It has been some time since I was involved with a Startup Weekend event – above and beyond the normal behind the scenes Operations role I usually play. That all changed this past weekend when I got my hands dirty again and helped organize and co-facilitate Startup Weekend Seattle. I even helped a team out with some front-end web development (who thought that would ever happen)!
I could go on and on about how awesome the event was, but instead I would rather share a few sporadic stories that stuck out to me with you.
Shenzhen/Seattle Connection - Michael Michelini 迈理倪
I’ve written about this before, but Startup Weekend Facilitators act as the bonds between different entrepreneurial communities. I firmly believe that there is no other company in the world better positioned than Startup Weekend to facilitate connections between people of different entrepreneurial communities from across the globe. That said, we decided to fly over a local Organizer & Facilitator from China, Michael Michelini.
Michael is a self described “American internet dude living in Shenzhen, China.” Michael has been involved (along with many other people) in helping Startup Weekend grow in Shenzhen, China. He is focused on helping Western companies execute Chinese social media and has been living in mainland China since 2007. He is passionate about working with like-minded internet entrepreneurs and bridging the gap between the US and China.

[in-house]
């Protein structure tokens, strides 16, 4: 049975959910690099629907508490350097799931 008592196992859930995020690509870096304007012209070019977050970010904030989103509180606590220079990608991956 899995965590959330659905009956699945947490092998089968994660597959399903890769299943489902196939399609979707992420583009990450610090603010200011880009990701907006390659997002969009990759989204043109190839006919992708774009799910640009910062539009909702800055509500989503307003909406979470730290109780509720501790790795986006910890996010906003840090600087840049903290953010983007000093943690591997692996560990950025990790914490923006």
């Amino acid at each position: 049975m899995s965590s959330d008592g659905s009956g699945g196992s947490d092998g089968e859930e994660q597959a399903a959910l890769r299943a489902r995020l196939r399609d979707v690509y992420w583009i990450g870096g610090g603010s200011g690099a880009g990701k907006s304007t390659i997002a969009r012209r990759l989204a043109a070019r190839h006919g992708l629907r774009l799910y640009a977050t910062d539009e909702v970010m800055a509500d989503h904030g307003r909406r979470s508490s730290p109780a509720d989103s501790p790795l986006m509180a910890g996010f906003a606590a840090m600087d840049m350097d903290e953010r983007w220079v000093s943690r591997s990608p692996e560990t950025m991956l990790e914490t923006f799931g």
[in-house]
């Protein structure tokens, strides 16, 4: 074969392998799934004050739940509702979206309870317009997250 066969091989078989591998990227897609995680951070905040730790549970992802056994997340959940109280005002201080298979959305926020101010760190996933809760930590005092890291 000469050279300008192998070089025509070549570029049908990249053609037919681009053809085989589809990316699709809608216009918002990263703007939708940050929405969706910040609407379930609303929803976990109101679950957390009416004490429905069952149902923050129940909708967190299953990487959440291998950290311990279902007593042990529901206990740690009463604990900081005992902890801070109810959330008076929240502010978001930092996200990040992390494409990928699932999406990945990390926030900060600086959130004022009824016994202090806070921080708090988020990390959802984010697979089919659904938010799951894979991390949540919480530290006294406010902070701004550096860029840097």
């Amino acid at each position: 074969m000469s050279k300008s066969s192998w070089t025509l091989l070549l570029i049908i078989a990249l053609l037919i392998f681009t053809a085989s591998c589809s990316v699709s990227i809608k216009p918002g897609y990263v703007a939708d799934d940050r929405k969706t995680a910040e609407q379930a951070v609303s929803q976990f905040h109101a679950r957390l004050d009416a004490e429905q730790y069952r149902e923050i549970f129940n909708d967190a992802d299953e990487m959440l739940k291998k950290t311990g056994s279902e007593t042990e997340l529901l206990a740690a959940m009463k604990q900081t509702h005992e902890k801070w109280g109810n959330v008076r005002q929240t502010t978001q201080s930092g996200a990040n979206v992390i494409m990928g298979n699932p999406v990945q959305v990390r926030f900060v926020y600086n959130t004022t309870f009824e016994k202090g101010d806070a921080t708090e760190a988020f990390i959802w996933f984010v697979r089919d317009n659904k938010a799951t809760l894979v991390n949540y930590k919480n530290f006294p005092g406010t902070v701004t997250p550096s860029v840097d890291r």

Michael had one of the toughest jobs in the world Friday night opening up Startup Weekend Seattle – with 2 of the 3 co-founders of Startup Weekend in the audience and the general high expectations associated with the Startup Weekend Seattle events – and like a true entrepreneur he rolled with the punches. Michael got the crowd super energized to kick things off and kept the 60 second pitch fire session running smoothly.
Startup Weekend is growing in China and all of us at Startup Weekend HQ are excited to help support and fuel the entrepreneurial community building efforts of people like Michael in Shenzhen and other parts of China. It was really great to learn more about tech-entrepreneurship in China and put a face to all our back and forth emails.
Never Too Early to Start – Ashwin Gowland
I was witness to probably the youngest person to ever pitch at a Startup Weekend and it was great. Ashwin Gowland – Founder of GapTooth Stickers - stepped on stage to take the microphone and then clearly and confidently articulated a problem he had identified, proposed a solution and was able to recruit a team of super talented designers in the form of Dwight Battle and Kyle Kesterson. How fucking awesome is that? Next Zuckerberg?
My name is Ashwin. I am six years old and I am an entrepreneur.
It was so inspiring to see him on stage presenting to a crowd of over 100 people and I learned that it is never too early to take action on your entrepreneurial ambitions.
Final Pitch Presentation – Andrew Kinzer